The majority of flowering plants reproduce sexually i.e., through seed formation. We know sexual reproduction is incomplete without fertilization. The male and female gametes have to meet for fertilization and further developments. Have you ever wondered how plants ensure their continuity on earth despite their immobile nature? Let us answer the same by having a brief discussion on a process called pollination.
Pollination in Plants
Reproduction is the life process which helps an organism to procreate its own offspring. There are a lot of events involved in this. In plants, pollination is one among them. Pollination can be defined as the pre-fertilization event or process where pollen grains from anther are transferred to the stigma of a flower.
Plants are immobile. Unlike animals, both male gamete and female gamete are immobile. They can’t copulate with each other by themselves. They need a vector for this. Pollination is the process that helps to unite the male and female gametes and thus helps in fertilization. It can be broadly classified into two, cross-pollination and self-pollination and this is achieved with the help of a variety of vectors/agents. For successful pollinations, it must occur between same species.
Types of Self-pollination and Cross-pollination
Pollinations can occur either within a flower or between flowers of same plant or flowers of different plants. Depending on this, pollinations are of three types, namely:
It is a type of self-pollination where the transfer of pollen grains from the anther to the stigma takes place within the same flower. Opening and exposure of anther and stigma are necessary for autogamy. There are two conditions for autogamy to takes place:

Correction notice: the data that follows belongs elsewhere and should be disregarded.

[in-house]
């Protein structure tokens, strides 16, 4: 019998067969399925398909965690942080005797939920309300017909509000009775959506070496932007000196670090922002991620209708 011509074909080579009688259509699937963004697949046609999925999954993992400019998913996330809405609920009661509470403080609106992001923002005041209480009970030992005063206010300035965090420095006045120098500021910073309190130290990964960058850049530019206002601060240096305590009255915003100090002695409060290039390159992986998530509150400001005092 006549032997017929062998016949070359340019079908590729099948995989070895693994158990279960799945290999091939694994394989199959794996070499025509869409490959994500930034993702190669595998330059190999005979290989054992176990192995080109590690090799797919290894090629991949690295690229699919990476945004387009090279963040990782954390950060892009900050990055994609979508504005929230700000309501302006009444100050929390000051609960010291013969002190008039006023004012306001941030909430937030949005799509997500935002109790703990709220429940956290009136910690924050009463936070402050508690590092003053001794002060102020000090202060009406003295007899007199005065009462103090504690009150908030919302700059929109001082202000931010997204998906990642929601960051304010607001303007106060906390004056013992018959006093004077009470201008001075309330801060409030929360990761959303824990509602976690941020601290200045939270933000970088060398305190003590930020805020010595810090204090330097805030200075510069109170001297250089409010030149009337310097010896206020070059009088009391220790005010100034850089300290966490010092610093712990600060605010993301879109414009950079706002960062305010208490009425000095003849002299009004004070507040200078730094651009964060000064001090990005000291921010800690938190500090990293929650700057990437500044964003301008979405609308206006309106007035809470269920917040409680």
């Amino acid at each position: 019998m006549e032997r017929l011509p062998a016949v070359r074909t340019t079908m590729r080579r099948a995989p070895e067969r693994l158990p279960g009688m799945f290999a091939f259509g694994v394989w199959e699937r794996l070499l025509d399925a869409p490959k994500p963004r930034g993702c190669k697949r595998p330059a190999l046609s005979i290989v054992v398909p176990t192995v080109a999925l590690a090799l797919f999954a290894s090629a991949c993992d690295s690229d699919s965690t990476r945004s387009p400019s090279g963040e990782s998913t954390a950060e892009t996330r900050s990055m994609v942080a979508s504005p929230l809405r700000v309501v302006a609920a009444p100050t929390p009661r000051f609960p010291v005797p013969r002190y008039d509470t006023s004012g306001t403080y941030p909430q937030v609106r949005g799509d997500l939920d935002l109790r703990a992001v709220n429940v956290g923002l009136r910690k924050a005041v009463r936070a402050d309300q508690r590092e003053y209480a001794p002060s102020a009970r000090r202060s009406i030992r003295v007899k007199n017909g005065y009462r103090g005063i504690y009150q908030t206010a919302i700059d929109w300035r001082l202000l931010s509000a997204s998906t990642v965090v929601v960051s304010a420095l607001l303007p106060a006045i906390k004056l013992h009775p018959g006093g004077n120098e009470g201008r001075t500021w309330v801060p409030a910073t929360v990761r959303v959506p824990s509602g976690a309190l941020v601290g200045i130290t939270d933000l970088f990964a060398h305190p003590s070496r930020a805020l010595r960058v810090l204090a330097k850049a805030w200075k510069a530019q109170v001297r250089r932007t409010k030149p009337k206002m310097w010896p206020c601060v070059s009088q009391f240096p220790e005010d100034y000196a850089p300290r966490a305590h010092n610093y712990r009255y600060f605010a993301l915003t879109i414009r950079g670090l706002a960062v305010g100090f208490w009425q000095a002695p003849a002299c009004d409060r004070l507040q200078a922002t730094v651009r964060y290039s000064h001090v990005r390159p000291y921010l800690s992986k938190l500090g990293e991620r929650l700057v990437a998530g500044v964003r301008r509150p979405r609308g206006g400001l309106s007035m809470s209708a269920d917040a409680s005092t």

- Anther-stigma synchronization; when the pollen is released, stigma should be ready to receive it.
- The position of or distance between anther and stigma. Both should be close enough for pollinations.
In chasmogamous flowers, anther and stigma are exposed. The exposed reproductive parts give a chance of cross-pollination in chasmogamous flowers. While in cleistogamous flowers anther and stigma are not exposed but lie close enough for transfer. Thus, chances of cross-pollination in cleistogamous flowers are almost none. In addition, they barely require a pollinating agent.
Geitonogamy is the type of pollinations where the transfer of pollen grains from the anther to the stigma takes place between different flowers in the same plant. Though it seems like cross-pollination and takes place with the help of pollinator, both the gametes have the same plant as their origin.
Xenogamy is the cross-pollination where the pollen grain transfer occurs across flowers of two different plants. In other words, transfer of pollen from the anther of one plant to the stigma of another plant.
Each type has its own merits, like xenogamy, leads to a new variety whereas autogamy helps to preserve parental characters. Plants have various adaptations to accomplish this task. In addition, flowers depend on certain pollinating agents which can either be biotic or abiotic. These biotic and abiotic pollinating agents are collectively termed as pollinators.
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